An angry email can easily escalate into a hostile phone call you don’t want to make. The older students get, the harder it is to know how often to communicate with teachers on your own children’s behalf. We want our kids to learn how to handle situations on their own and we’d also like the school to intervene where necessary too.
But when is the right time?
Since my son began school I’ve had a laissez-faire approach to intermingling with his teachers. As a professional courtesy, I’ve trusted their judgment and stayed out of the mix as much as possible, but the older he is getting, the harder it is to not get involved.
Yes, when “real” issues occurred that pertained to my son’s learning, I was there wearing my parent hat, not my teacher hat. Listening with an open mind, I advocate and serve my son’s needs which, is sometimes challenging when I have a different educational philosophy than the school my son attends or the teacher he is working with ascribes to. My son’s dad is not an educator and we don’t always agree how to handle matters either.
In elementary school, we seldom had issues which reduced the challenges that many educators face. I mean, who wants to be “that” parent? You know the kind I’m talking about... too involved, pushy and teetering on the edge of assertive but not in a good way. As an educator, working with these kinds of parents was near impossible and often counterproductive. They had perspectives that were often not in line with what was happening in class or had a very skewed perception of the reality of their child.
I’m not one of those parents. I know my child, for better or for worse, so I’ve learned to not step in unless I felt there was a serious situation that warranted me showing up at school unannounced to be heard.
Now that my son is in middle school, I struggle with when to bite my tongue. His teachers are theoretically my colleagues, with the same teaching certifications in the same age group. I know what learning can and (dare I say), should look like. So I’m deeply dismayed by some of the stories that come home. Knowing my son as I do, first I wonder how much of it is the truth and how much is exaggerated?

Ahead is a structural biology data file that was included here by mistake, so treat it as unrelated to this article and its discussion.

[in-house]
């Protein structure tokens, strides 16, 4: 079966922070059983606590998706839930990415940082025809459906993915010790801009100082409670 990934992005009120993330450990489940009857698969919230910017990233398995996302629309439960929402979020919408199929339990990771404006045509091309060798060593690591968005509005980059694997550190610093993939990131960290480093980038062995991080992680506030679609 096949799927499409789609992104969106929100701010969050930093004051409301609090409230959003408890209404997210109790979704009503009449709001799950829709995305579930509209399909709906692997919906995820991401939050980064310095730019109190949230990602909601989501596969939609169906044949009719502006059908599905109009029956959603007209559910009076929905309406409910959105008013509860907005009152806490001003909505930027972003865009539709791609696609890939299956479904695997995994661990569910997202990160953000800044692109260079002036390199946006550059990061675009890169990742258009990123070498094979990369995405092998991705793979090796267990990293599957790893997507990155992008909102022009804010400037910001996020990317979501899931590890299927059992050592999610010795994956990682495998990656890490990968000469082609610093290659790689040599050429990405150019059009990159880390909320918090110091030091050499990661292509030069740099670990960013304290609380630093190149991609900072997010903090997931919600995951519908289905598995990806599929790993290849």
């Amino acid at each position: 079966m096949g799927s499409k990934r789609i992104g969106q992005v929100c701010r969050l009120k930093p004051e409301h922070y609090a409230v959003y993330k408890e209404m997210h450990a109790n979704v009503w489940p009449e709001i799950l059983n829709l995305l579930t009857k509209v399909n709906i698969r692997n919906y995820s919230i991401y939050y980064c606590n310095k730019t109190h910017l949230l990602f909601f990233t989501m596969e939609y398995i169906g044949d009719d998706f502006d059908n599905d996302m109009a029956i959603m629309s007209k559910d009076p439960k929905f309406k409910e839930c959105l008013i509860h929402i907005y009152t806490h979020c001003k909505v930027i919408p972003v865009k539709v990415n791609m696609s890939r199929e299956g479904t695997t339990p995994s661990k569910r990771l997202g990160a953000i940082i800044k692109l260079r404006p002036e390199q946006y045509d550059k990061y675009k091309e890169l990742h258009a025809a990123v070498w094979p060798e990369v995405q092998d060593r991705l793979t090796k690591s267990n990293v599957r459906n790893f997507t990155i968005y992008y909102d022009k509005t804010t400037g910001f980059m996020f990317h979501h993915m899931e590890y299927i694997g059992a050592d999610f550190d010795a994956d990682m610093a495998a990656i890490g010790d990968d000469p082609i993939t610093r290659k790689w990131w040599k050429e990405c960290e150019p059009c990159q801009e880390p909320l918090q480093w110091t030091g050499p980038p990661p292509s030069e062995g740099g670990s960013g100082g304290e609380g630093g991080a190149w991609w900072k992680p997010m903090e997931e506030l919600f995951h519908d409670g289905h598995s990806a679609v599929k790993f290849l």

Once I get through the preliminary rounds of questioning and I talk to his dad to see if the story matches, we decide together how best to proceed. Our son has special needs as a divergent thinker who has been classified as gifted. This is a mixed bag as many educators don’t know how to work with or differentiate for gifted children. He’s very smart, but sometimes that gets him in trouble. He has a sharp wit and is highly expressive about his malcontent and I think I may have created a monster on the education side.
You see, my son knows my philosophy about education and what I do. He also knows when his teachers don’t adhere to my beliefs and how easily I get upset when I hear of some of the more traditional practices; so I’m admitting here, he knows my buttons.
My inclination is to let things play out a little more instead of reacting and if the issue persists, I’m inclined to write an email to the teacher asking for some clarification. Always wanting to know the whole picture first, I want to hear both sides to have a more educated understanding of the situation.
But it is hard and emotional when it is your own child....
So I struggle with if or when to intervene as an advocate at this point. The teacher hasn’t reached out to me directly, but I’m not pleased with what I’m hearing at home.
Not wanting to be that parent is bad enough, but add into the equation that I’m me, I’m afraid of a number of unintended consequences.
How can do we help our home districts move into this modern learning environment without being offensive? Please share your suggestions.
The opinions expressed in Work in Progress are strictly those of the author(s) and do not reflect the opinions or endorsement of Editorial Projects in Education, or any of its publications.